Stripes

©2022, Emma Pittson, “Stripes”. Rebelle 5.

For this piece, I decided to keep things simple and low-concept: just a roughly painted self-portrait, using a reference photo taken with my computer camera (note the tell-tale glowing blue neck). I kept the brushwork loose, and even cheated a little by sometimes relying on the eye dropper tool to help me get the right colour. There have to be some advantages to working digitally, right?

This piece was also an opportunity to better understand the newest addition to my digital painting arsenal: Escape Motion’s Rebelle 5. It’s early days still, but this might turn out to be one of my favourite softwares. Photoshop will always reign supreme for the sheer number of tools at one’s disposal, but Rebelle 5 has a much better “surface texture” feeling. Many digital painting programs claim that they can mimic the sensation of pushing paint around, but this one comes closest of all, in my opinion. And if nothing else, how can you not like the ripped edges of the canvas? Talk about a perfect little detail that I never knew I wanted!

Backlighting

©2022, Emma Pittson, “Backlit”. Rebelle 5.

I learned many things while attempting to complete this painting, such as the importance of working from a good reference image, and just how difficult it can be to accurately convey shadowed skin tones as well as brilliant, sunlit hair. Quite the challenge!

In fact, it was SO challenging that I made no fewer than 5 attempts to get this painting completed in a way that made me happy. After two false starts with oil on canvas and a number of digital tests, I wondered “Maybe this just doesn’t want to be painted?” For someone who hadn’t touched traditional paint in over a year (and is more comfortable with acrylics, to boot), a blurry, shadowed portrait with serious backlighting maybe wasn’t the safest, easiest way to ease myself back into painting. But of course, I couldn’t give up. Not only was I keen on trying to reproduce the halo effect on the hair, but also… the subject of the painting is my own daughter!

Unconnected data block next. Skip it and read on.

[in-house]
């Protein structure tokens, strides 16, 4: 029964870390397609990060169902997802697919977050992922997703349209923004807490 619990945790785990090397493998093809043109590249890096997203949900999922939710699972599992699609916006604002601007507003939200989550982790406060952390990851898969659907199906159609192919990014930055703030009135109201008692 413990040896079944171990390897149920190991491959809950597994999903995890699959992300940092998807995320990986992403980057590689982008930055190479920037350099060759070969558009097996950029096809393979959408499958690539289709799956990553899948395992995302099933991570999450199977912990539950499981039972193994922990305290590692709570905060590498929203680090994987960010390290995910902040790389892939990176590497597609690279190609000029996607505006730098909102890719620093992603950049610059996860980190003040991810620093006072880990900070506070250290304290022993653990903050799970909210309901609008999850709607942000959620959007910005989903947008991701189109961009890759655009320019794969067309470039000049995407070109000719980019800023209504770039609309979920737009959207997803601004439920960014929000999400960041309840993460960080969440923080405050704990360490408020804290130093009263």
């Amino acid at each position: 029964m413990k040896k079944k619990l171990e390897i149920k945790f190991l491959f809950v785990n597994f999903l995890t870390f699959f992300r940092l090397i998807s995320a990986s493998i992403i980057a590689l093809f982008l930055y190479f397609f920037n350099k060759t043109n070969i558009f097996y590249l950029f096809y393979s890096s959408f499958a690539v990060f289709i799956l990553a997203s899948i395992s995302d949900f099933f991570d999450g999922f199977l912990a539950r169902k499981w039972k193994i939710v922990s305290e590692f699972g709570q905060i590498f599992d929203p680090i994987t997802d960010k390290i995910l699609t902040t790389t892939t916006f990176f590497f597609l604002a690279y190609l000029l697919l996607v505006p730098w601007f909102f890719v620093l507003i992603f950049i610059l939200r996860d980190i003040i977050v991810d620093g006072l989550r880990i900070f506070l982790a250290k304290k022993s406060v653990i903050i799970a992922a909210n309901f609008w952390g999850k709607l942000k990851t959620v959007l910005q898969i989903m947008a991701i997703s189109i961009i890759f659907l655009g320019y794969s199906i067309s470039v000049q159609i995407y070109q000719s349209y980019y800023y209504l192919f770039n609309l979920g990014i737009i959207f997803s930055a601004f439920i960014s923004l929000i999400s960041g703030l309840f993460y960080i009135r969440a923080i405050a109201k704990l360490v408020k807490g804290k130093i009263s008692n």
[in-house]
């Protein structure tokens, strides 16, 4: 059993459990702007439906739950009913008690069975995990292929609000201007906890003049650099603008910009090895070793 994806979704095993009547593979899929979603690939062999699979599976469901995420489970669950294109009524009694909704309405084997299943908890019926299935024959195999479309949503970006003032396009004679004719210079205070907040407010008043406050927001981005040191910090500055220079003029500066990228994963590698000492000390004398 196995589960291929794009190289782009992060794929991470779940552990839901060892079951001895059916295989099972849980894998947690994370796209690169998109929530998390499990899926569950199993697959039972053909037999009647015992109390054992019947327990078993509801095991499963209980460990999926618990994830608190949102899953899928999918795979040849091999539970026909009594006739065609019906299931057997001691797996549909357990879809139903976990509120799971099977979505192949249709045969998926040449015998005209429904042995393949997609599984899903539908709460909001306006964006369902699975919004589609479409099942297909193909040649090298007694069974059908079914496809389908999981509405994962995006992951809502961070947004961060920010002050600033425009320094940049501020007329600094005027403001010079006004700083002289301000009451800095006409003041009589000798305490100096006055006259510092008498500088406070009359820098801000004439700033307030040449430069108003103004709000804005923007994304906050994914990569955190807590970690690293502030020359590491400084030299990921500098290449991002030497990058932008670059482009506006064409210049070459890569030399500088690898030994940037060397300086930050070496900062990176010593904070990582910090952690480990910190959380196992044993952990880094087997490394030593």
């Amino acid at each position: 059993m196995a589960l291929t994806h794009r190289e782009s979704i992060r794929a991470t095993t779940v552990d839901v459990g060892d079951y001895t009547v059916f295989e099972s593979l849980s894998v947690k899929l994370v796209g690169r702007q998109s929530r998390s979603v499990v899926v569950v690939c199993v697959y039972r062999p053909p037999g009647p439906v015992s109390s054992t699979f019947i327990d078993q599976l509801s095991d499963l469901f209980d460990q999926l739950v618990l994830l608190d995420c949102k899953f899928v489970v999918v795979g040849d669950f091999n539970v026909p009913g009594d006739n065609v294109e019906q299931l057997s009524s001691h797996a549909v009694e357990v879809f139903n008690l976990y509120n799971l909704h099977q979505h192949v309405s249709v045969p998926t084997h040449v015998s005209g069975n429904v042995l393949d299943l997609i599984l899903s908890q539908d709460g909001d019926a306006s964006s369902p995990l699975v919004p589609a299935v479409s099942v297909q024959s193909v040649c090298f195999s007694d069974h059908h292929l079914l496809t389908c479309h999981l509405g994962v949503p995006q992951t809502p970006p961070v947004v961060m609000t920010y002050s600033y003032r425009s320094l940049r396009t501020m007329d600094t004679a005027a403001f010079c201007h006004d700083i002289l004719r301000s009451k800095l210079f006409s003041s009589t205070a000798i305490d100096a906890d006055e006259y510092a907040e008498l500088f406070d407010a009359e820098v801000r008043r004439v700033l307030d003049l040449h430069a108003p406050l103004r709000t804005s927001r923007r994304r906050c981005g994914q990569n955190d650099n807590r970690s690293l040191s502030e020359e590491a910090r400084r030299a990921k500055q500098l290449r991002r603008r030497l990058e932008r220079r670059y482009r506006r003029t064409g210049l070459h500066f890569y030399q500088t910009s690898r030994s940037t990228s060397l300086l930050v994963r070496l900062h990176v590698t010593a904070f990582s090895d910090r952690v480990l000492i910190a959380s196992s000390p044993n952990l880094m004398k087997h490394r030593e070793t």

Self-Portrait with Kerchief

Self-portrait of Emma Pittson wearing a blue kerchief against Owhiro Bay, New Zealand.
©2022, Emma Pittson, “Self-Portrait with Kerchief”. Photoshop.

January was a fantastic month for me, art-wise! I made good on my promise to do at least 15 minutes of art-making every day, and that very often grew to 30 minutes or even a full hour on the week-ends. As you know, I’m still struggling to find my genuine artistic voice, and everything I’ve ever read about it states that your voice won’t just materialize out of thin air. You’ll have to make art – and probably quite a lot of it over a long period of time – before things start to fall into place. “Quantity leads to Quality” is the order of the day.

Anyways, here is a self-portrait based on a photograph of myself taken about 15 years ago when we lived in Wellington, New Zealand. The background is the view from the mountains south of Wellington overlooking Owhiro Bay. If it looks like I’m squinting, it’s because the mid-day sun in that part of the world could be unbearable bright, making every shadow look inky-black.

I’ve never painted jewelry before, but I have to say: that earring is my favourite part of the painting!

Paintover

©2022, Emma Pittson, “September 23 Paintover”. Photoshop.

One of the advantages of digital painting software is that you can easily block out new ideas without wasting any paint (this is especially good for us cheapskates!). Remember this unfinished painting from the “30 Paintings in 30 Days” challenge? One of the reasons why it ground to a halt was because I had doubts about keeping the gauzy scarf around her shoulders white or if I should go with a bolder colour – forest green, for example.

To be honest, I’m liking the addition of a coloured background more than the idea of adding a scarf, so I just might keep it like this. Of course, if anyone else has an idea they’d like to share, please feel free to do so!

Lady Hamilton Study

emmahamilton
Lady Hamilton portrait study, Photoshop, 2016

Study of a George Romney portrait of Lady Emma Hamilton, because I love “That Hamilton Woman”, and we Emmas need to stick together.

Also, if I could just find that One.  PERFECT.  Brush. these digital studies would go a lot faster…